Safari Residential Apartments, Shiraz, Iran
Arts and Craft is alive and well in Iran. The Safari Residential Project is located at the southeast of Shiraz, one of the oldest parts of the city.
Today architects working in the city are more focused on the wealthy areas and there is a lack of innovative projects in poor areas such as the location of the Safari Residential Apartments where the local area remains in decline. Providing innovative and good-looking clay brick architecture has been neglected here and this has affected the city fabric structure and visual aspect of the area. Ashari Architects, Amir Houssein Ashari and Zahara Jafari, decided to do something about this and were invited to attempt to bring a little light into an otherwise bleak outlook for the area.
The idea was based on creating a connecting element on all floors. This central element, which is represented in the inner shell of the bricks, has the effect of transitioning from a two-dimensional façade to a three-dimensional object.
By rotating and bending the wall of this core inner shell, a part of interior private space is then dedicated to the terrace space and the building’s façade is subsequently formed as a result. This forms the interface between the external urban space and the interior of the building. Accordingly, more of the spaces both within and external, are merged which helps to create exciting projections on the façade’s external view.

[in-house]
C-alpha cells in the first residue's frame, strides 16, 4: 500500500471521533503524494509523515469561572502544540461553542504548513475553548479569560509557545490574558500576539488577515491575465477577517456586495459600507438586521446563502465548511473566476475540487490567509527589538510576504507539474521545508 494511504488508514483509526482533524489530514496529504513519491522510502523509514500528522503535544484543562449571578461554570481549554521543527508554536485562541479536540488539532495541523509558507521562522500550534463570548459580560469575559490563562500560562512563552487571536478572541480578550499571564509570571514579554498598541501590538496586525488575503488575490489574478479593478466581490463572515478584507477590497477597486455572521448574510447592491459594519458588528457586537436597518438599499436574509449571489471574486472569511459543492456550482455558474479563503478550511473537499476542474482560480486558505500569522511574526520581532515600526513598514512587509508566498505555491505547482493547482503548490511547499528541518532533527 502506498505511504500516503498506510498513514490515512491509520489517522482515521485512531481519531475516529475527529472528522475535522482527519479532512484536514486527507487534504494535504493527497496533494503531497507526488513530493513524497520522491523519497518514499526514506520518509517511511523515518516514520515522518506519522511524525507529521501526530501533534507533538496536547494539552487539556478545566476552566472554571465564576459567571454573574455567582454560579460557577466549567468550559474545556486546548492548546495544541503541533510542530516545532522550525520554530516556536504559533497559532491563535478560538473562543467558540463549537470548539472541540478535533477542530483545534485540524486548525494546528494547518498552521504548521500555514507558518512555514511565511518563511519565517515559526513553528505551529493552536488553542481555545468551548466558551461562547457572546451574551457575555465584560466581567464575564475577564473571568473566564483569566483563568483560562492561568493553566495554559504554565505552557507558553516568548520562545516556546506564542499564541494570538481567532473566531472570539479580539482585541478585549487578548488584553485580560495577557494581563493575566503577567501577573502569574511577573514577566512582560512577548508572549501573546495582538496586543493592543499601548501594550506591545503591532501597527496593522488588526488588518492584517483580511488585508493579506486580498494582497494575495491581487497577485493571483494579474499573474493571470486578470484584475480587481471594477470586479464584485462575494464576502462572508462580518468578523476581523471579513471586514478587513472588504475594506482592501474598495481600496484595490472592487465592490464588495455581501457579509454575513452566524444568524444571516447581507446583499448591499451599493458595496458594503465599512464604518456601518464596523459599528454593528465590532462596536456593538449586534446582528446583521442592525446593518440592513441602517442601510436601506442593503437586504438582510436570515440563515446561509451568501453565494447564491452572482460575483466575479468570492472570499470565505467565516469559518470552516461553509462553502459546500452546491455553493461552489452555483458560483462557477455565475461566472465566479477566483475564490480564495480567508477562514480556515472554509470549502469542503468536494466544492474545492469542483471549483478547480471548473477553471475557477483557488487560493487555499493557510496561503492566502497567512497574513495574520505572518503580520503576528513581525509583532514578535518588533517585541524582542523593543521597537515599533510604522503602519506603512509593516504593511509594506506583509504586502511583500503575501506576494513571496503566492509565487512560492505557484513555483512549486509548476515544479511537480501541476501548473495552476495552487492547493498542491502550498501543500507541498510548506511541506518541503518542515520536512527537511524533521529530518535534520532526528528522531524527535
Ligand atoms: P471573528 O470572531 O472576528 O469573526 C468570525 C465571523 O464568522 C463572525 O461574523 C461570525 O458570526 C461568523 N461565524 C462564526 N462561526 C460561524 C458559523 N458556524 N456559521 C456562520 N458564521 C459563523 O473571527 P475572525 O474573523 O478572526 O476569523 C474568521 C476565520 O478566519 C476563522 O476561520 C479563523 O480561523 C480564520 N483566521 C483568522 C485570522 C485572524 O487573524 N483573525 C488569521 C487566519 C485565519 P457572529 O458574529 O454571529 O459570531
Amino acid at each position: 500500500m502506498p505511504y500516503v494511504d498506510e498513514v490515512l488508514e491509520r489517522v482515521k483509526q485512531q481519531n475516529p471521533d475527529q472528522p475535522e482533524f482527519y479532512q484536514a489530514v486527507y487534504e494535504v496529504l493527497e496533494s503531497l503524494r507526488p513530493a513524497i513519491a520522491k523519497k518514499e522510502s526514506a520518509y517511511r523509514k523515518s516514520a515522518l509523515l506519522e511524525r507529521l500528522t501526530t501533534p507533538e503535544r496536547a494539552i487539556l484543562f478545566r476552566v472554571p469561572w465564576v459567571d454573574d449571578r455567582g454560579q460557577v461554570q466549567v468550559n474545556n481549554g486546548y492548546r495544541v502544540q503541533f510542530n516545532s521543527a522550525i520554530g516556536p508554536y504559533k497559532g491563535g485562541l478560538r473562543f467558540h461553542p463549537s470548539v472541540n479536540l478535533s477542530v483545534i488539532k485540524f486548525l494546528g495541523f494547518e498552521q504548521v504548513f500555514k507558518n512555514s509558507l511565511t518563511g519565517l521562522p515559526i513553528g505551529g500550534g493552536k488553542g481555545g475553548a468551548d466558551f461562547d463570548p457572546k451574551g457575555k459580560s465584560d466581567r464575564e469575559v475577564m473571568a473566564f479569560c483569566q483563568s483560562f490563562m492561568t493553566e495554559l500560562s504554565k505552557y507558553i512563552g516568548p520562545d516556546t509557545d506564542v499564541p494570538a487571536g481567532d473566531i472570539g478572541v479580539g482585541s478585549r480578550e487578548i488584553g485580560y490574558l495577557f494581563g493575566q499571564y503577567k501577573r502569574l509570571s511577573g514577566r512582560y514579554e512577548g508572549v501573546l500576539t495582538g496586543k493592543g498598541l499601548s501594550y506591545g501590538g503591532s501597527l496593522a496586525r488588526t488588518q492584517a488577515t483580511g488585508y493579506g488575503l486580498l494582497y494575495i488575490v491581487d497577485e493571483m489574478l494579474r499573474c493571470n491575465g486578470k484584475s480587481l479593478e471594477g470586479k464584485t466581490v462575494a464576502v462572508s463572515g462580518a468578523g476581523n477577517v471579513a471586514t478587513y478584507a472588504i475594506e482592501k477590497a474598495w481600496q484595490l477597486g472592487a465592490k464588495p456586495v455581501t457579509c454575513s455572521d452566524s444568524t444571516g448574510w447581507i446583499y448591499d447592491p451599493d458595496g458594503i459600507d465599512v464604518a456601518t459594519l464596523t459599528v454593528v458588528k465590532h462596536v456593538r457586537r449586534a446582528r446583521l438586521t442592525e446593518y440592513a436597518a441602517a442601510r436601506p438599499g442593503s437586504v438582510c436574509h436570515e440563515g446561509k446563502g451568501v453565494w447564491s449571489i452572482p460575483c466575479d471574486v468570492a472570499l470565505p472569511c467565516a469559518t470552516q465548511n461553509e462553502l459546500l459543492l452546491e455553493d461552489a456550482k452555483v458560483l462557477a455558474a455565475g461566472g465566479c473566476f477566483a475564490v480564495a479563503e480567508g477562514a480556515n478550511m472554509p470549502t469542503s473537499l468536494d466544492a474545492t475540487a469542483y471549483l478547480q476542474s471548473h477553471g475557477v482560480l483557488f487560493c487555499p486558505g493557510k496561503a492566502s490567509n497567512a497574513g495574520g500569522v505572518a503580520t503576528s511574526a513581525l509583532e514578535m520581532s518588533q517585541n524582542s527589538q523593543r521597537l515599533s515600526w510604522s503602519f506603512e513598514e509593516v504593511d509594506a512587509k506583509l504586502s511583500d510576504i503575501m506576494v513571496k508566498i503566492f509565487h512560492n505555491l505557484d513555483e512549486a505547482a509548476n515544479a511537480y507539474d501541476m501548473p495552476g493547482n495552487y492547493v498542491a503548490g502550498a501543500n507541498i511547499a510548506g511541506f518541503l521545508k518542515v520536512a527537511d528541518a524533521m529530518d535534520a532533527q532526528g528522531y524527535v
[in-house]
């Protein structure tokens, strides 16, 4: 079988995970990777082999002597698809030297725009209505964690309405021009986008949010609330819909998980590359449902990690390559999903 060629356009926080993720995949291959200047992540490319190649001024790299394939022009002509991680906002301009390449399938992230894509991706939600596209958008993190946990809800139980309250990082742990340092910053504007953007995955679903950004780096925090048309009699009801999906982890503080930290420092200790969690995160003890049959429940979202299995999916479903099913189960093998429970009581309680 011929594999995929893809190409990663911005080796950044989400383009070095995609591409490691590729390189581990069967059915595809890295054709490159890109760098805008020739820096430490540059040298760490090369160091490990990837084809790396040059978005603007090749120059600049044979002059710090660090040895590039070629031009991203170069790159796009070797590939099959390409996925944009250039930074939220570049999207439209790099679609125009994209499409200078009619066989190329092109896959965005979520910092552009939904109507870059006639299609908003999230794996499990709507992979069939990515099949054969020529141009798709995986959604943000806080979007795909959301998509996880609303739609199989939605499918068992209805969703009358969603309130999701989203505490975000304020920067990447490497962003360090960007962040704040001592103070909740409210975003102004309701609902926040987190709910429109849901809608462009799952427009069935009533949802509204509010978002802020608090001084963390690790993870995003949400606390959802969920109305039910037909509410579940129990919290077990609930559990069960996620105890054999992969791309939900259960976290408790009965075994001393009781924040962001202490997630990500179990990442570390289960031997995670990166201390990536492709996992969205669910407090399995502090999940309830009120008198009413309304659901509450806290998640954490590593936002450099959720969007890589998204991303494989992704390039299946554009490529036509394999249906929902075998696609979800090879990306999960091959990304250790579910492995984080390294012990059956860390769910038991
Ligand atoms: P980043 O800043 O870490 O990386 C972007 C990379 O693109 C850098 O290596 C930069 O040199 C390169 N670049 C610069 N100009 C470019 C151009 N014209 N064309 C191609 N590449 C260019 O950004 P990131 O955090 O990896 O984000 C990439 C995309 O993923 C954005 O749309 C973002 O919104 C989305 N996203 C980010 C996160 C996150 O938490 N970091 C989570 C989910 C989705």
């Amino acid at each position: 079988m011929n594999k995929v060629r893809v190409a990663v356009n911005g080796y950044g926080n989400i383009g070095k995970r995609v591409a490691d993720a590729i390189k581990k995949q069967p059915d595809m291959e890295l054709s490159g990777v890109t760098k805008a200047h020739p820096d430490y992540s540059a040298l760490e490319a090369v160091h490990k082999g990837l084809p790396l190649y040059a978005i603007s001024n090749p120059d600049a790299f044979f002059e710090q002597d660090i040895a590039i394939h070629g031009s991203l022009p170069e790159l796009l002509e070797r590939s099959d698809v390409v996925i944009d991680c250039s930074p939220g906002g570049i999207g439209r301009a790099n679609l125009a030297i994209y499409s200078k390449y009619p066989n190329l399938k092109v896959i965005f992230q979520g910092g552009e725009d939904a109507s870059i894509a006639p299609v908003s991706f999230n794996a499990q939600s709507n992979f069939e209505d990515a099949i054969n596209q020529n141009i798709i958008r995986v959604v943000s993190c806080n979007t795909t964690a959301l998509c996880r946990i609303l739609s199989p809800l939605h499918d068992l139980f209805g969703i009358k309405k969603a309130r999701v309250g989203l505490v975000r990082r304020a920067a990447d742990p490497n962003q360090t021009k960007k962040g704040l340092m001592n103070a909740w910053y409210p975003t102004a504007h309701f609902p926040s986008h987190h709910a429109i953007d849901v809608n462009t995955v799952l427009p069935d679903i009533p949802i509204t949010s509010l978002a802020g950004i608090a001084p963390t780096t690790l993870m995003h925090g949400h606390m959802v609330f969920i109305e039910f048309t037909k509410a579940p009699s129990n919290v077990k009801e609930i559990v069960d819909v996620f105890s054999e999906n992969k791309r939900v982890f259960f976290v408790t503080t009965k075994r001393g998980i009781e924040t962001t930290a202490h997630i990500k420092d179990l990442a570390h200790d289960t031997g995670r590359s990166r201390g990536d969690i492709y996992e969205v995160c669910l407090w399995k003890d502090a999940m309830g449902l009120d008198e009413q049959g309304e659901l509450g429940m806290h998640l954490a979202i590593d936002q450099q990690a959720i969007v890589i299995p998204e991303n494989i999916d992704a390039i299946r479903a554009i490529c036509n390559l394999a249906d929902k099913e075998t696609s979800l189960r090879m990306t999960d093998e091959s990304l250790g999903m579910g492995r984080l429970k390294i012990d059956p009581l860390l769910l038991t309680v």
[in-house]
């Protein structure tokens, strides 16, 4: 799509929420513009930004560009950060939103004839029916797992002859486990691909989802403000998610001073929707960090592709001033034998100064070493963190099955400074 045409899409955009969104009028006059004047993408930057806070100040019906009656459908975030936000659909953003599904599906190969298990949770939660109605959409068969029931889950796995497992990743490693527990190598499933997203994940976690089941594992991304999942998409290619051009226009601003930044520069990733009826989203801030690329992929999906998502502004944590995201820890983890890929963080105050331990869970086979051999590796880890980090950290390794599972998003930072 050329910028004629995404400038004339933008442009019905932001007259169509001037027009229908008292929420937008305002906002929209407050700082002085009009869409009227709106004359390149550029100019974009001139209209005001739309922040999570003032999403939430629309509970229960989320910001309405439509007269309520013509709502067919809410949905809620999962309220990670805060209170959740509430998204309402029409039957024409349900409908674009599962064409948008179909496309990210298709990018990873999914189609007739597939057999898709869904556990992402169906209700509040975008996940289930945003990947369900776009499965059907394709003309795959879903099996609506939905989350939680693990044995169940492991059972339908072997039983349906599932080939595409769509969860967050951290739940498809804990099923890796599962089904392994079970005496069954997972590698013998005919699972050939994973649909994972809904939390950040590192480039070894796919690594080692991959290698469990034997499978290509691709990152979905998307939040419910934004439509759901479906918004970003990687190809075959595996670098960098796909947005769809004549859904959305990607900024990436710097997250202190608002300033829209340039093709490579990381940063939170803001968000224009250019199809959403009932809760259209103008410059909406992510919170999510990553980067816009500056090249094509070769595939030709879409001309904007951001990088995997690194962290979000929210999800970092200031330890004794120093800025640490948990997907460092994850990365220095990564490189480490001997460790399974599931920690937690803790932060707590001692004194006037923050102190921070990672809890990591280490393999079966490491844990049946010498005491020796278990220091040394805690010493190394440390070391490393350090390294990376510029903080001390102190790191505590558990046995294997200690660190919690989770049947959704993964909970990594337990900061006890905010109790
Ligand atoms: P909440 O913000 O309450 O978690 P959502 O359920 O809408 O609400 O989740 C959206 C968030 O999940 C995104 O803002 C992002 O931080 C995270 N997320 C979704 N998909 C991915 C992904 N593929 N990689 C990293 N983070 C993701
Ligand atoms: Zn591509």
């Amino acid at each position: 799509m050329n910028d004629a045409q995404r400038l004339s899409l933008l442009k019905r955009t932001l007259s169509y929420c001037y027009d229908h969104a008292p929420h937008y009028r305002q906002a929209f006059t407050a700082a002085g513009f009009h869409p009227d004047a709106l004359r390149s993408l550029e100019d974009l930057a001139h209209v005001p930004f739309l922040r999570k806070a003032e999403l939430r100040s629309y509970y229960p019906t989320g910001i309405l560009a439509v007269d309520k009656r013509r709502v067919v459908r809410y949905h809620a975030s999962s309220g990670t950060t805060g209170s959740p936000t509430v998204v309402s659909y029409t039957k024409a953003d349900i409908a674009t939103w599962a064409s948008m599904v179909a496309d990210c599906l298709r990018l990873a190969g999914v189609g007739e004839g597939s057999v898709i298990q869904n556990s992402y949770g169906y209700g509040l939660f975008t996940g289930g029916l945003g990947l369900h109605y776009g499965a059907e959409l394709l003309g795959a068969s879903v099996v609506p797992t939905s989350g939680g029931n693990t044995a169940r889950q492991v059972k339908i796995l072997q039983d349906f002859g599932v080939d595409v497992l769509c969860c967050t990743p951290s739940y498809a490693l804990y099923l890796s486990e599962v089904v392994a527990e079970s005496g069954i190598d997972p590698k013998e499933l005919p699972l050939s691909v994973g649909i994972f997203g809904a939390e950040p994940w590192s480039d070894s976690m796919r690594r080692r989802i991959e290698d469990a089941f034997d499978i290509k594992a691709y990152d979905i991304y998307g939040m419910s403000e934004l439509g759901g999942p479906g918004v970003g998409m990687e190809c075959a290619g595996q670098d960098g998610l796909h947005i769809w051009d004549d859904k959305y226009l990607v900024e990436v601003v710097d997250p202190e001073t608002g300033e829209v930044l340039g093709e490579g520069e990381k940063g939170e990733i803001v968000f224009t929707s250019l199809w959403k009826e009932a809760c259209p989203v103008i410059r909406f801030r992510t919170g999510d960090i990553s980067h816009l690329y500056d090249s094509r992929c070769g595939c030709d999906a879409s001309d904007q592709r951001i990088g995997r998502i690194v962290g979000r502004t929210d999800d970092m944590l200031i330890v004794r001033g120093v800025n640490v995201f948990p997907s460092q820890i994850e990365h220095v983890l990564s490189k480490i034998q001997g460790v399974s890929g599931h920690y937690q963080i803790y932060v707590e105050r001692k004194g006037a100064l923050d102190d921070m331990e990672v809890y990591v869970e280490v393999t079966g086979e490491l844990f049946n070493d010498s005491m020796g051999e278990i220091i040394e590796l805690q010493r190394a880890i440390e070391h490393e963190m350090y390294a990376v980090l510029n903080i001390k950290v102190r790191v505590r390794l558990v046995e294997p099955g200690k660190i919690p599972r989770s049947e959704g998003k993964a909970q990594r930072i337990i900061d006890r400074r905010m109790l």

The walls in each internal room also reached a higher level of privacy, slightly set back, while each having a terrace. The formation of the three-dimensional façade helps to create a hierarchy and distinguishes between the private and public area of the residential units.
Due to limitations that the municipality placed on the vicinity of the neighbourhood, the architects had to restrict height to 1.7 meters.
The idea was to capture the maximum visual aspect of the exterior space by creating a porous brick shell which merges with the façade itself. These brick lattice walls enables privacy from outside and at the same time using as much of the space as is practicable. The underside of this lattice wall is open, with strips for vegetation growth which also restricts the view as well.
By using the natural light, instead of unformed lighting, they have attempted to create a more natural mood light, for the inhabitants. During the night, the illumination of the interior from the outside helps to create a visual appeal. The architects put in place brick grids, backed by glass bricks in place of windows, so as to sequence and transform the natural light, into the interior.
The bricks in the façade, are twisted by about 20 degrees in a 180 degree arc, thus enabling light and shadow to onto the walls at various times of day. Clever!